Itojun: KAME has a sister project called TAHI. TAHI is focused on IPv6 and IPsec conformance and interoperability tests, and torture-testing our code. If we introduce bugs into the KAME tree, they will notice them and inform us. The test tool is freely available at http://www.tahi.org/, so you can use it in your office or home.
TAHI activity is helping many people, including commercial vendors and free software developers. For IPv6 to be successful we need a good conformance/interoperability test suites. For example, there are people trying to improve Linux IPv6 support, based on TAHI test results.
We also have attended various interoperability test events, including UNH IOL, connectathon, and a bunch of IPsec bakeoffs.
Feyrer: Besides the IPv6 stack, there's also an AltQ implementation. What other projects does the KAME project have in the pipe?
Itojun: At KAME and WIDE, we do cool stuff other than IPv6. For example, we do IPsec and routing enhancements at KAME. Other people at WIDE (outside of KAME) are also doing cool things like diffserv, MPLS, and mobile-ip6. An additional role of KAME is to become the clearinghouse for these developments, and provide these technologies to all of the BSDs.
Since KAME needs to support seven different version/variants of BSDs, we have good expertise in sharing networking code among these BSDs. It is not that easy as these BSDs are highly diverged at this point. AltQ has been separately maintained before, but now it is integrated into KAME tree. It is because Kenjiro Cho, the author of AltQ, found it much easier to work on AltQ in KAME tree, to support multiple BSDs.
Feyrer: Does KAME have any plans to work on NFSv4?
Itojun: We do not do much with NFSv4. I believe Dug Song (of OpenBSD/dsniff) is working on it so I hope to see it available for all BSDs.
Feyrer: Let's talk a bit more about history. In the early days of IPv6, there were other IPv6 implementations that were directed towards BSD -- INRIA and NRL come to mind. Aparently they disappeared -- was the code merged into KAME, are any of the developers of these projects participating on the KAME project now?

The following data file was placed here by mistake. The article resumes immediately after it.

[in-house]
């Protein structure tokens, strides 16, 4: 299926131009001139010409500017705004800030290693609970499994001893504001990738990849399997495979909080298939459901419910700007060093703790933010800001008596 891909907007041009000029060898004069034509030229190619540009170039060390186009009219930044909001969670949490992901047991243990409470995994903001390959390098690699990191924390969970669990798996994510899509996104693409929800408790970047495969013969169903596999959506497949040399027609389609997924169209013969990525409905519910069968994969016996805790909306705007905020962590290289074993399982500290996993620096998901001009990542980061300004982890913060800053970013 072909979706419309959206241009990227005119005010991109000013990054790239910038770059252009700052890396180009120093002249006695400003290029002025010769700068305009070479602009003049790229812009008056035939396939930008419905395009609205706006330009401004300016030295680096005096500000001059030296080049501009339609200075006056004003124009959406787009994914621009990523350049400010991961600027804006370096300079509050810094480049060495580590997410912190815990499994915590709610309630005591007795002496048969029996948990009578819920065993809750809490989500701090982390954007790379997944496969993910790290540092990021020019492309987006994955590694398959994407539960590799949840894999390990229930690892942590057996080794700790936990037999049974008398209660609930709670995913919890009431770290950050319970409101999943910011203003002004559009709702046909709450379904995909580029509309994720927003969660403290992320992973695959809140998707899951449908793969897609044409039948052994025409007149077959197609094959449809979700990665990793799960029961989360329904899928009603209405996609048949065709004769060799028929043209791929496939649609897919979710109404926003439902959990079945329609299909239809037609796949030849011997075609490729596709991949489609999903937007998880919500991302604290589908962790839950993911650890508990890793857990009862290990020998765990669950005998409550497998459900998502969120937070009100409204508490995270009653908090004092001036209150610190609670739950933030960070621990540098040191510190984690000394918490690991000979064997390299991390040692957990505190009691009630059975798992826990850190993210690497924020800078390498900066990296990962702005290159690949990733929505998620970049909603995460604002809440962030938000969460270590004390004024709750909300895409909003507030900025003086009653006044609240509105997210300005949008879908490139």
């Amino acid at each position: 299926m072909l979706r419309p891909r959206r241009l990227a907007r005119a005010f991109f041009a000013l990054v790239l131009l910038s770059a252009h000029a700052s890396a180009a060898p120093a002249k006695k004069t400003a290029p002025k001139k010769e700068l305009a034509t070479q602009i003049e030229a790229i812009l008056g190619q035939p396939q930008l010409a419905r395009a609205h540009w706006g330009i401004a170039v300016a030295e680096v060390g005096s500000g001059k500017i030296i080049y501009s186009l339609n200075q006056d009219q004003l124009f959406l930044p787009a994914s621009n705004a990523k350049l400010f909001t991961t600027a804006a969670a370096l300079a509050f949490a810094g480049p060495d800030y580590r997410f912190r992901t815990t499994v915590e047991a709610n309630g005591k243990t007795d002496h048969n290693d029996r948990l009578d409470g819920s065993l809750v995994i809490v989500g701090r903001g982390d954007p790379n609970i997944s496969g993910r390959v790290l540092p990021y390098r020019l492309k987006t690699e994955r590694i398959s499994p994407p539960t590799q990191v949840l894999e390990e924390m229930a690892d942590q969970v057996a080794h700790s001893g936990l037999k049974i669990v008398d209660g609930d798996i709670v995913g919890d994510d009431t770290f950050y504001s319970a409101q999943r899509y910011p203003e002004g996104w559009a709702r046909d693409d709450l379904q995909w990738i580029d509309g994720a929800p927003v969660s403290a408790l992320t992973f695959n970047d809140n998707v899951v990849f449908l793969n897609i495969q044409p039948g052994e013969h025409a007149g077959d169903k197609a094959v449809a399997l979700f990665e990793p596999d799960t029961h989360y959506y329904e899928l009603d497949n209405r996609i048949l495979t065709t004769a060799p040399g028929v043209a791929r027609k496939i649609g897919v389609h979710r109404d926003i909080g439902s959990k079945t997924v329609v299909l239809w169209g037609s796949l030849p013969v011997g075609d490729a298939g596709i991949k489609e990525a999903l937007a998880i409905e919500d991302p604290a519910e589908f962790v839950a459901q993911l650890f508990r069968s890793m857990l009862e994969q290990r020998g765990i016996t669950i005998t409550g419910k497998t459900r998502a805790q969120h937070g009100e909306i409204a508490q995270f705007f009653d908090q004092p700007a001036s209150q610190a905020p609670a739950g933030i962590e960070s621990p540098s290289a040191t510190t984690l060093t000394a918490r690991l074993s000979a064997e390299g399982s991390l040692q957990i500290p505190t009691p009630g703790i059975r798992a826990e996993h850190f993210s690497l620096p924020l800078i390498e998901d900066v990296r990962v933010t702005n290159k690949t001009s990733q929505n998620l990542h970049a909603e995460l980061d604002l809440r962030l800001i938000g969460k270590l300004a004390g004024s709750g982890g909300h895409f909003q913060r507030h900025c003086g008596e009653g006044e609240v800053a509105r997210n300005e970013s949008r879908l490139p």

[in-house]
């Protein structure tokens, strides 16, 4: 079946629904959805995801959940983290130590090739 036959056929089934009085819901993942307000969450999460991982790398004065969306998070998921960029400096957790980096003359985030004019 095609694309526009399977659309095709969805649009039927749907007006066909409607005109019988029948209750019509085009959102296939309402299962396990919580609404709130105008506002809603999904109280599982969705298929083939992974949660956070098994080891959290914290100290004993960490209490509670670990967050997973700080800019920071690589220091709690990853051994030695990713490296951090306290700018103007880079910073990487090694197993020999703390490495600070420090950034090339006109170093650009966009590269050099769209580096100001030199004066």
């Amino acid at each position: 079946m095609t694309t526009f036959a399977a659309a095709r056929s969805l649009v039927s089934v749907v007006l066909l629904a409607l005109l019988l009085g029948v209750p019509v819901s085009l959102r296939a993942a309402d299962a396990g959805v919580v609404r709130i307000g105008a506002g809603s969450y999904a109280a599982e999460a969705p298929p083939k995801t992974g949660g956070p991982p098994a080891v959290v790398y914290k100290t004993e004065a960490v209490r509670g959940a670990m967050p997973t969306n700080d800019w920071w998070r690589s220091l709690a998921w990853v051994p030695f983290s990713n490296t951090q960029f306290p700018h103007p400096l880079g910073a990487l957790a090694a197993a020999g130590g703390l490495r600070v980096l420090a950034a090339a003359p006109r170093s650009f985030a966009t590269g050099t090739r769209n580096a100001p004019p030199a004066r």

Itojun: In year 1998 and 1999, we tried to integrate NRL, INRIA, and KAME code into one. It was called the "unified-ipv6" project. It was a very difficult effort as we designed everything slightly different from each other! But it was a good effort, we exchanged bugfixes and some portion of code among us.
At some point during the unified-ipv6 effort, the NRL and INRIA projects disbanded due to research funding issues. NRL and INRIA codebases are not actively maintained/distributed any more (Francis Dupont, who was in INRIA IPv6 project, still maintains son-of-INRIA implementation). It would be correct to say that KAME is now "unified-ipv6" by itself, as KAME tree has some NRL and INRIA code in it.
NRL/INRIA guys are not part of KAME team at this point. They are highly active in BSD and IPv6 mailing lists, we exchange ideas very often.
Feyrer: How did you get to join the KAME project? What did you do before that?
Itojun: I was a doctoral candidate at Keio University, as well as a researcher at Sony laboratory. I did object-oriented operating system research together with other researchers at Sony. The Sony dog robot ("AIBO") uses a descendant of the operating system.
I joined KAME and IIJ in April 1998 (IIJ is a participant of KAME). At IIJ I help them deploy an IPv6 network, and provide them with IPv6 and other advanced networking technologies based on KAME work.